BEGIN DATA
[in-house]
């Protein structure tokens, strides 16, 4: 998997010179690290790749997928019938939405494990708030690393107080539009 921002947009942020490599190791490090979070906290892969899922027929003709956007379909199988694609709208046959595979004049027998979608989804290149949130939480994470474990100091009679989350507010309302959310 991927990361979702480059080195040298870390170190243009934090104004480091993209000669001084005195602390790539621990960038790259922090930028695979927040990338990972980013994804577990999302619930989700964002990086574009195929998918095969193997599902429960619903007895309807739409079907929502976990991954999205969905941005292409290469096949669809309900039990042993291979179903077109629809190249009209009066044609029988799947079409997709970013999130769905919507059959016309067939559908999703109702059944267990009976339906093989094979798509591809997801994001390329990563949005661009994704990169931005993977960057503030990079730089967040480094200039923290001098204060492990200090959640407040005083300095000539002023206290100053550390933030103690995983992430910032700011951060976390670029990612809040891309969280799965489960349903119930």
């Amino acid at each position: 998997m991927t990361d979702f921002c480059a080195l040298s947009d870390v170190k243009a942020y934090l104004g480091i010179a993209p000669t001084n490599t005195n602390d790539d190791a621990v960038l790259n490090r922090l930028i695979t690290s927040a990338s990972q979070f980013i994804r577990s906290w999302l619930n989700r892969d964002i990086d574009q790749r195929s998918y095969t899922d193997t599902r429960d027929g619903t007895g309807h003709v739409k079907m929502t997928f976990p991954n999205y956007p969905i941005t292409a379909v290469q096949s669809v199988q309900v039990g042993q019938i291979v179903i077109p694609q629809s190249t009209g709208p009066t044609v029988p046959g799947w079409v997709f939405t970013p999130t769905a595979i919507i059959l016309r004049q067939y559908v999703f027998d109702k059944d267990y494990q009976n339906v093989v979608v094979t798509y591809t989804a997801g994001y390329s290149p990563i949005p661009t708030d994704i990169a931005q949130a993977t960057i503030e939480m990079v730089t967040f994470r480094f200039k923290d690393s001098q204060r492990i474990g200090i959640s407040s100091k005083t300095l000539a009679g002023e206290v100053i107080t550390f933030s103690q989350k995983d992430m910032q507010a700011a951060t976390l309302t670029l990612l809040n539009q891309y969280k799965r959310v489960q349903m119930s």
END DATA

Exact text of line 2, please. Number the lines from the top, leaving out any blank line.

């Protein structure tokens, strides 16, 4: 998997010179690290790749997928019938939405494990708030690393107080539009 921002947009942020490599190791490090979070906290892969899922027929003709956007379909199988694609709208046959595979004049027998979608989804290149949130939480994470474990100091009679989350507010309302959310 991927990361979702480059080195040298870390170190243009934090104004480091993209000669001084005195602390790539621990960038790259922090930028695979927040990338990972980013994804577990999302619930989700964002990086574009195929998918095969193997599902429960619903007895309807739409079907929502976990991954999205969905941005292409290469096949669809309900039990042993291979179903077109629809190249009209009066044609029988799947079409997709970013999130769905919507059959016309067939559908999703109702059944267990009976339906093989094979798509591809997801994001390329990563949005661009994704990169931005993977960057503030990079730089967040480094200039923290001098204060492990200090959640407040005083300095000539002023206290100053550390933030103690995983992430910032700011951060976390670029990612809040891309969280799965489960349903119930």